still relatively small.The U. S. enacted a Production Tax Credit (PTC) as part of the Energy Policy Act of 1992 in
order to promote wind energy.It
subsidizes the sale of electricity produced by wind power.
The PTC has been allowed to expire and been
reinstated repeatedly in recent years.The current legislation granting the PTC expires Dec. 31, 2012.However, Congress has not passed any new appropriations bills covering
the current fiscal year that began Oct. 1, including the PTC. Other significant fiscal difficulties arise in
by law on Jan. 1, 2013, so considering an extension of the PTC is greatly complicated by these additional
The PTC subsidizes wind power generation by US$0.022
per kWh.This adds up to about US$1
billion per year at the current level of wind generation (see below).According to Vice Admiral (Ret.) Denny McGinn, the President and CEO of the American Council on Renewable Energy,the PTC has been a major factor in creating and
expanding the wind energy industry in the U. S. since its inception.Currently its extension is a topic of great
controversy, mostly along party lines, in the Congress.Those opposed generally are against promoting
renewable energy and to expanding tax credits as a form of increased government
spending. Those supporting extension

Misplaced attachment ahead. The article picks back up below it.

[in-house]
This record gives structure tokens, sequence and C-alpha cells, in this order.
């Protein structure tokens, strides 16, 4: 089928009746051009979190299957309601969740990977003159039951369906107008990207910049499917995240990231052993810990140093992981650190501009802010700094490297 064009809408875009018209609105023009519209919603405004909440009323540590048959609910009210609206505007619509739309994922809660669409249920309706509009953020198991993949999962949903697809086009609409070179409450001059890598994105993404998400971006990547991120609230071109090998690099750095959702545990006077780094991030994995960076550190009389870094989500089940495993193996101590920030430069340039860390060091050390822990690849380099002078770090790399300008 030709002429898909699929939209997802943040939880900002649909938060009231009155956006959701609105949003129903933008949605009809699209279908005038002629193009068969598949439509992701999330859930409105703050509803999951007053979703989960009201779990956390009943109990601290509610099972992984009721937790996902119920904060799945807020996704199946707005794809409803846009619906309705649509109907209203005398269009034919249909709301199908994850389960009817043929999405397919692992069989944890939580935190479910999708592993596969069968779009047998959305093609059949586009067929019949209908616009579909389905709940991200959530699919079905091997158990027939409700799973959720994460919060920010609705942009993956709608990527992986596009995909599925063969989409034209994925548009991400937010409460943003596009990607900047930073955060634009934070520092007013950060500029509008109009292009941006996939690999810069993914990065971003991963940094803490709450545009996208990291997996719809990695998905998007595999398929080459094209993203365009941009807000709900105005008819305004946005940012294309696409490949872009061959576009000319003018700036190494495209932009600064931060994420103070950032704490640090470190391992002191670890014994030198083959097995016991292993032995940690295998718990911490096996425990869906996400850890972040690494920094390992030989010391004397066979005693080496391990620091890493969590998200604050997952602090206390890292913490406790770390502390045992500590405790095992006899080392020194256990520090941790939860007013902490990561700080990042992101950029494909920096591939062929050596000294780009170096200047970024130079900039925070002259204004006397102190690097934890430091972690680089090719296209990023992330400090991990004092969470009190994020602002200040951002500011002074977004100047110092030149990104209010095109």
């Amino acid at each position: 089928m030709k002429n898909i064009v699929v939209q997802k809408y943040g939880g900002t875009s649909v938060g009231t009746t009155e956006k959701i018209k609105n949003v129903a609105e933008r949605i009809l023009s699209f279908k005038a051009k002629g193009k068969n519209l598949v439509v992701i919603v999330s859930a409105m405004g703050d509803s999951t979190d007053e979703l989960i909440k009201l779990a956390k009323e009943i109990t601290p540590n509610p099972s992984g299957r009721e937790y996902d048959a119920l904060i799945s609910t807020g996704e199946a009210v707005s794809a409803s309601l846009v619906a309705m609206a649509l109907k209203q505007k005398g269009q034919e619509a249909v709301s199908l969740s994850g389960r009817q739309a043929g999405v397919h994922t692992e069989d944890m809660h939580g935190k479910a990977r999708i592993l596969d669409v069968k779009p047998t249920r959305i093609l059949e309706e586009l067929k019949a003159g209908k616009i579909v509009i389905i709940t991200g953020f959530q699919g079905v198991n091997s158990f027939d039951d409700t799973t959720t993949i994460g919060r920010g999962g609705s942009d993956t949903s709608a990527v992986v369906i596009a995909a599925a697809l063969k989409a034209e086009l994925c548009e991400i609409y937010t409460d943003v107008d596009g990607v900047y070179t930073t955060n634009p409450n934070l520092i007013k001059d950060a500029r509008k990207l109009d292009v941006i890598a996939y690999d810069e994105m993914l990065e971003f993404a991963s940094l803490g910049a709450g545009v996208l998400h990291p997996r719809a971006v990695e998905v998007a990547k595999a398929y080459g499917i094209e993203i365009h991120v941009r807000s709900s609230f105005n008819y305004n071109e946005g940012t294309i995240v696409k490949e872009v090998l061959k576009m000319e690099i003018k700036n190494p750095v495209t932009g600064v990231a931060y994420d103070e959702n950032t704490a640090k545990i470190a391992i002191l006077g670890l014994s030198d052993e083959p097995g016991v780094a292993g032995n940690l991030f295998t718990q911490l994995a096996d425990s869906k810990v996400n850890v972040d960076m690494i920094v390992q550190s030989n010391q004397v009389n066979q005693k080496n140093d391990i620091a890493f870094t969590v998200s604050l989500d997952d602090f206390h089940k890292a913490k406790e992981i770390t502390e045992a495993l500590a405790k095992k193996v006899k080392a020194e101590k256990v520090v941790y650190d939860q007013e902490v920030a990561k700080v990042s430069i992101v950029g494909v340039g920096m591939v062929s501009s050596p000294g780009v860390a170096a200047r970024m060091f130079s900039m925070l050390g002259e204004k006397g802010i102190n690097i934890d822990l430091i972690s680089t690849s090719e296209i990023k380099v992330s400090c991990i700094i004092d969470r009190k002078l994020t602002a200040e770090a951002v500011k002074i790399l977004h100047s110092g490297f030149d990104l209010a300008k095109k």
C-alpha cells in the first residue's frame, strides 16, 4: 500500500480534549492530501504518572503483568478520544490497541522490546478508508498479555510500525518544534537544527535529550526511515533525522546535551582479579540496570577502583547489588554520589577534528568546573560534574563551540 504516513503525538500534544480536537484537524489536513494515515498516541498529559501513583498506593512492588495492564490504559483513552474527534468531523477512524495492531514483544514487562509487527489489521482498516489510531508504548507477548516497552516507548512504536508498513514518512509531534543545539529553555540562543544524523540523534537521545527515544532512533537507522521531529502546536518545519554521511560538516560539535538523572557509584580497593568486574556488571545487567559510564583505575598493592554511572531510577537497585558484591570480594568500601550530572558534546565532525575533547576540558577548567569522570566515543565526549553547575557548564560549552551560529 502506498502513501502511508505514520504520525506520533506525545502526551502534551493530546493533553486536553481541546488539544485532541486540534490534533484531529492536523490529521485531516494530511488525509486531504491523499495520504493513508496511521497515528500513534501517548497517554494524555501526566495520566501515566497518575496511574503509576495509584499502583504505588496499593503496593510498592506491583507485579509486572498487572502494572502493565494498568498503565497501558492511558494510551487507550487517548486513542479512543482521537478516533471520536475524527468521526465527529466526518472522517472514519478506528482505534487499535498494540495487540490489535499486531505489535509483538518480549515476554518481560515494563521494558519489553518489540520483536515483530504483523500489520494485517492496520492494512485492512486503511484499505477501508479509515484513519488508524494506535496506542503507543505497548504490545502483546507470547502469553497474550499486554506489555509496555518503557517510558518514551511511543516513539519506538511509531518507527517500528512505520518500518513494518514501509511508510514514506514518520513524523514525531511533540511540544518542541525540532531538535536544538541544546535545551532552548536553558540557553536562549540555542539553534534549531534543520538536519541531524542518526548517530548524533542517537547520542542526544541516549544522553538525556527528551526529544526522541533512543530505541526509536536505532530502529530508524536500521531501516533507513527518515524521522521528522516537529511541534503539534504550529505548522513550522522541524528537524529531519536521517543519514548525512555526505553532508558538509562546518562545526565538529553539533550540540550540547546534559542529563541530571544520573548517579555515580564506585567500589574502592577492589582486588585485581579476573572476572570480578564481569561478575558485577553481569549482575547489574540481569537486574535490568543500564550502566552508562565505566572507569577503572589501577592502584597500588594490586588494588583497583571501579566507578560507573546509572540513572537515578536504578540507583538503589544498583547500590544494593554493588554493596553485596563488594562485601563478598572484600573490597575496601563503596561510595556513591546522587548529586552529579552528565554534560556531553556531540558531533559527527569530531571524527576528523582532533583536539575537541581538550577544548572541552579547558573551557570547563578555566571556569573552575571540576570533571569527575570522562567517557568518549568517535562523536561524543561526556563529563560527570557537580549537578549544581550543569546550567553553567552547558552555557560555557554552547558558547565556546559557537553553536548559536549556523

favor the PTC as a way of fostering expansion of the
renewable energy industry.
Over the past
decade the PTC has been allowed to expire, and then been
reinstated, in repeated cycles, leading to an “off-again-on-again” pattern of
funding.This has led to insecurity and
unpredictability facing investors and energy industrialists seeking to develop
new wind energy facilities.It should be
noted that these entrepreneurs are part of the private market economy.They need stability in their understanding of
the financial environment surrounding their plans; it is difficult to plan for
investment and construction of new wind facilities when the PTC is given and taken away in fits and
between breaks in appropriations for the PTC and the annual newly installed wind
generation capacity is shown in the graphic below.
of new wind generation capacity correlated with breaks in appropriation for the
total affected wind generation capacity can be obtained by adding the heights
of each bar.The generation capacity for
2012 and 2013 are estimates based on the present status of the PTC.
The PTC lapsed in the years 2000, 2002 and
2004.The effect of the lost support is
evident in this graphic.In each of
those years the installation of new wind energy facilities fell by 73% or more
(light green bars). When reinstated, the
PTC was implemented only for one- or two-year
periods, rather than permanently or at least for an extended time. In addition, the graphic shows a projected
drop to no new wind capacity to be constructed in 2013, although it is likely